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When the line between public and private blurs

This past weekend saw two weddings for Labour Party members – Jacinda Ardern married Clarke Gayford, and Wairarapa’s own Kieran McAnulty also got hitched.

In the Times-Age world pages on Monday was a stunning image of Ardern and Gayford gracing the Craggy Range grapevines with a detailed observation from Chris Hipkins, noting the day as “lovely”.

Elaborating in further detail, Hipkins also remarked that the couple’s special day was “great”, with online coverage noting that he – shockingly – indulged in the sausage roll platter.

I don’t envy the writer of this story, who was probably working with minute detail and given a certain length of page space to fill and little time to do so.

When you share this content online, it generates a raft of comments [written with admirable doses of wit and scathing sarcasm] about how it essentially doesn’t constitute news.

“Who cares,” one commenter posted about Ardern’s wedding.

The thing is, many people do care.

It generates clicks, public interest, and discussion, especially when two significant party members have weddings on the same day.

If these stories didn’t generate online activity and interaction [comments, likes, dislikes and shares], then there wouldn’t be such a large focus on them.

Public fascination with the personal lives of those put on a pedestal has been exacerbated by the digital age, and it was omnipresent throughout New Zealand news coverage last year.

This was light-hearted and funny at times, like Chris Hipkins expressing gratitude to – and revealing the identity of – a new partner, then needing to clarify that said new partner wasn’t a man.

It was also heartbreaking at other times.

Witnessing the detailed coverage of Kiri Allen’s struggles with mental health last year was difficult, as was the level of scrutiny applied to Wellington mayor Tory Whanau for weeks surrounding self-confessed alcohol issues.

I’m aware of the hypocrisy in using specific details of politicians’ personal lives when writing about whether the level of detail we apply to those in the limelight is appropriate.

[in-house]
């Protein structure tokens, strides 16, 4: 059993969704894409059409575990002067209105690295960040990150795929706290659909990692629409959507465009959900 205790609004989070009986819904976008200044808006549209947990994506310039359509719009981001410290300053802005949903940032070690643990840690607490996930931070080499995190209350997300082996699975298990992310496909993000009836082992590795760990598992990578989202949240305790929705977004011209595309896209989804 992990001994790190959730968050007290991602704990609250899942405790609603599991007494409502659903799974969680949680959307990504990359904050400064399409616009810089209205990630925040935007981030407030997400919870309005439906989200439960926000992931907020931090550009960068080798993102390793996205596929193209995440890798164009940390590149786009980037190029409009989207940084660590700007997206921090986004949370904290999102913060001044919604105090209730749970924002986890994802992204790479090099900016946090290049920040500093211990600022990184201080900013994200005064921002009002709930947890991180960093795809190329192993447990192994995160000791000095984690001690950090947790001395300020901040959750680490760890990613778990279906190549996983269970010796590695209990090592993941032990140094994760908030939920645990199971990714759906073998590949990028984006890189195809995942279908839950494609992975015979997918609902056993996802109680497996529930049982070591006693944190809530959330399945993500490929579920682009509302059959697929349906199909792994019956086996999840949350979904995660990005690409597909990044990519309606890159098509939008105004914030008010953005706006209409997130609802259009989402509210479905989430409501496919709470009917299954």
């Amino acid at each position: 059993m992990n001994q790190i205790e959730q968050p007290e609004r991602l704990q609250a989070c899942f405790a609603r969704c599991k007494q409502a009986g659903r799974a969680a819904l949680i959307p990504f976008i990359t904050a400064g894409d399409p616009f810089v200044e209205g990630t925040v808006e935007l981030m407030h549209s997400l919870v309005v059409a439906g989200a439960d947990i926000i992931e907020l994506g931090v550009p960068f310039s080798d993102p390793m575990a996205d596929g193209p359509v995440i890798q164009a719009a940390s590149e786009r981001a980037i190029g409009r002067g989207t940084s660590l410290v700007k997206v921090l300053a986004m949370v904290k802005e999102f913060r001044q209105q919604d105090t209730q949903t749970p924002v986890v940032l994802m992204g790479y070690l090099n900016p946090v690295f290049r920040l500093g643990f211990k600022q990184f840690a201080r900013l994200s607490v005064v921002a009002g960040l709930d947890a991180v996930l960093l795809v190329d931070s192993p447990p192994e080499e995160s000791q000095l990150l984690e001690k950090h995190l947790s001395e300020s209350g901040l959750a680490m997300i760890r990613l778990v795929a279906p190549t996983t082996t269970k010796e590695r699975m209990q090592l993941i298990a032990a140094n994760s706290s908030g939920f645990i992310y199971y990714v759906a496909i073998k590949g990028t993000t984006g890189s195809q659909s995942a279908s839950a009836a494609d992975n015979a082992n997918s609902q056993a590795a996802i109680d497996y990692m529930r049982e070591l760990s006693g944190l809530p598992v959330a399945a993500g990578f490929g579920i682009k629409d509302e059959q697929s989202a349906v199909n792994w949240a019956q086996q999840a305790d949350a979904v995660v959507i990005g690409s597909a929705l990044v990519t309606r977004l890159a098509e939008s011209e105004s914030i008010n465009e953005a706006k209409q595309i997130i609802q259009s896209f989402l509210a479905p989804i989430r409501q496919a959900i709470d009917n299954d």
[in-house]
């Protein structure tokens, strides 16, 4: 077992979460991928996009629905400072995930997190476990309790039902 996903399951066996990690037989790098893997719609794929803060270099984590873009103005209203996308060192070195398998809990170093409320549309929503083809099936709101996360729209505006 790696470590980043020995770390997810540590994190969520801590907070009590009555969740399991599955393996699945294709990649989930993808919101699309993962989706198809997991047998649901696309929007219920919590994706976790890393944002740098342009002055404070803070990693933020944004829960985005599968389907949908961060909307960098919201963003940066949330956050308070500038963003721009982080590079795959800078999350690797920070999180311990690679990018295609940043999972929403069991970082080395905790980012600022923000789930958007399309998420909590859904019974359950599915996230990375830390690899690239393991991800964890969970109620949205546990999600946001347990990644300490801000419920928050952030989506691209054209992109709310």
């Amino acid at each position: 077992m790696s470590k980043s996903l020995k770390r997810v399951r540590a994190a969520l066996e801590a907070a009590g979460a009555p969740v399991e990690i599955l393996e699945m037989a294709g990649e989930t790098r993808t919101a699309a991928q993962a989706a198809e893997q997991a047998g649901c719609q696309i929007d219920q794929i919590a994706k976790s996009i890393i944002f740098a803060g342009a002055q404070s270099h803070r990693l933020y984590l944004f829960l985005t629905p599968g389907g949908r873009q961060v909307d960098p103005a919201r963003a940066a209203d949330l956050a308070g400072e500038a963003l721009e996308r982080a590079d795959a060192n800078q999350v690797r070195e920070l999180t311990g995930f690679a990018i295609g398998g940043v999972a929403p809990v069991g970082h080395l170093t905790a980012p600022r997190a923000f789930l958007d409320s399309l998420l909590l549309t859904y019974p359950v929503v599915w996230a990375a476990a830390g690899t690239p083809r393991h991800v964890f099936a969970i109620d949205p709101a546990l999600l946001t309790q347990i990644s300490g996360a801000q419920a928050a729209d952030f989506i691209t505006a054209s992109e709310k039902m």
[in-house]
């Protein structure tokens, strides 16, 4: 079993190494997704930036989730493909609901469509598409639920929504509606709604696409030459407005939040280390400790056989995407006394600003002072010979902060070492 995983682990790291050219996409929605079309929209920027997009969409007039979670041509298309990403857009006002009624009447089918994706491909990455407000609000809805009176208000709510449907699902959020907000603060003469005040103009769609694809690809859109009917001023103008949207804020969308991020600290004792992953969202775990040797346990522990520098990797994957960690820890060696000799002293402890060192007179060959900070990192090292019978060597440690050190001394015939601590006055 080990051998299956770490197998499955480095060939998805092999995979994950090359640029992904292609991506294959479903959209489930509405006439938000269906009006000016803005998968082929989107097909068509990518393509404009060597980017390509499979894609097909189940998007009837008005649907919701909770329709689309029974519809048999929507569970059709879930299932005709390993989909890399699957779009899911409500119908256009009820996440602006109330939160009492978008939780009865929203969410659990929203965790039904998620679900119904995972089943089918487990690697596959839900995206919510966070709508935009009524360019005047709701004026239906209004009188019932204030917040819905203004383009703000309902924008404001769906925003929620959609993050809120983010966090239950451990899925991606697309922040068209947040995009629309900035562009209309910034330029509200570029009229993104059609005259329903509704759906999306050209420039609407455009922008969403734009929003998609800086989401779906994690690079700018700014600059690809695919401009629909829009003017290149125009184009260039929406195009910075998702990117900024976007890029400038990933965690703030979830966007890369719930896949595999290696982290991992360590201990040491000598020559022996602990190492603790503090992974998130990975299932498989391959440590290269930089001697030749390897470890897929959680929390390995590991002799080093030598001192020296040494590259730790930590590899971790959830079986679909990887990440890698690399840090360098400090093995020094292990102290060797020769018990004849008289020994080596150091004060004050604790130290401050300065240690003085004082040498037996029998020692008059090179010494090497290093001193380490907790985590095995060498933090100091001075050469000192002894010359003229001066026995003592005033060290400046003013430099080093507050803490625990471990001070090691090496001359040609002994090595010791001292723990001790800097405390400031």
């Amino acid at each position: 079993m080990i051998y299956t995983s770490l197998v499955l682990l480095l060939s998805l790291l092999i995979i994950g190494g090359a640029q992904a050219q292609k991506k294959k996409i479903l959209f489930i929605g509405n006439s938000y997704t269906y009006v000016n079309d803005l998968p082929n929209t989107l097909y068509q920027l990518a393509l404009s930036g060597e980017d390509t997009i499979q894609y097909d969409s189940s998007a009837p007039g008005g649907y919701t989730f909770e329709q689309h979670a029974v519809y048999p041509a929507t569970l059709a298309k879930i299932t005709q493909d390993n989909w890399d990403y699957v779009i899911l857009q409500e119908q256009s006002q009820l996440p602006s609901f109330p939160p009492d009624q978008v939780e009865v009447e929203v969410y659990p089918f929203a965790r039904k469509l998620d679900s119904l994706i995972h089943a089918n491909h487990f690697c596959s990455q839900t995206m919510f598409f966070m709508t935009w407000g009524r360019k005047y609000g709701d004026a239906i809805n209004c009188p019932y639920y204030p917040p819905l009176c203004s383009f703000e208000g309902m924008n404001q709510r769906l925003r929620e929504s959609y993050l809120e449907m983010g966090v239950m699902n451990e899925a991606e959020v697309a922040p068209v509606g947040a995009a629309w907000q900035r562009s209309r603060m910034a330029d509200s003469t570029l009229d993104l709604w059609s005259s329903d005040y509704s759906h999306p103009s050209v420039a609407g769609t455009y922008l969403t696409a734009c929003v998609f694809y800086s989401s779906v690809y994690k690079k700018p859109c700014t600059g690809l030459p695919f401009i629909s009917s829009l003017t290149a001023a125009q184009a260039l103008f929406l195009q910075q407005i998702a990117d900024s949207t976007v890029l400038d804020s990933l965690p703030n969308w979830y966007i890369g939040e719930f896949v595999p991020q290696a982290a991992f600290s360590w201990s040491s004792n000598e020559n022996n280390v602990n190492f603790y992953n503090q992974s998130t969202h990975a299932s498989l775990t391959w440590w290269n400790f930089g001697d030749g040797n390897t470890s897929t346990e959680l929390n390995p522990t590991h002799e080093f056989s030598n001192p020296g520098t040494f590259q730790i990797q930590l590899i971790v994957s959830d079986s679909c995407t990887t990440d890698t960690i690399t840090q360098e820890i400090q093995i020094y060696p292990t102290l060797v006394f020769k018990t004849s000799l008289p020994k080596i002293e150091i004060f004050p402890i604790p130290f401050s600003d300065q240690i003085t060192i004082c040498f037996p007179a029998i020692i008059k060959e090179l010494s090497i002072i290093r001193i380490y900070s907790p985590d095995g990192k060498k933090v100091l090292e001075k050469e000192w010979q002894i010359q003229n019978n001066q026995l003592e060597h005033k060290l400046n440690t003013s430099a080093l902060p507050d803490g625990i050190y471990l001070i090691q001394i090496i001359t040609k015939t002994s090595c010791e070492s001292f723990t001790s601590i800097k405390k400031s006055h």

It’s always been argued that those who choose to work in a role laden with public scrutiny and speculation should know what they’re signing up for.

One of the most common lines of rhetoric I heard when Whanau’s name was in the headlines was that as someone representing people, she warranted this degree of speculation and interrogation.

It’s true that when you’re in a leadership role, there are times when you absolutely should be held to account, but I wonder if anyone would pass the test in today’s digital surveillance climate.

Just over a year ago, Finnish Prime Minister Sanna Marin was cleared of misconduct from an official inquiry that originated from a leaked video showing her dancing and drinking with friends.

To me, it was bizarre that a private gathering with friends sparked such monumental outrage in the first place, although I know there will be many who disagree.

Policymakers should be kept accountable when their actions don’t line up with party philosophies [like this week’s coverage on shoplifting and Green Party member Golriz Ghahraman’s resignation], but they’re also entitled to a private life – and if requested, like McAnulty – a private wedding.


  1. When your paid by the public and you choose to be a politician you should know what your doing?. Why is it 🤔 some political parties think 🤔 they are above criticism 😔? Other political parties don’t cry 😢 about it 🤔. If you can’t handle it get OUT and STOP WHINGING. THAT’S CALLED DEMOCRACY.

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Bella Cleary
Bella Cleary
Bella Cleary is a reporter at the Wairarapa Times-Age, originally hailing from Wellington. She is interested in social issues and writes about the local arts and culture scene.

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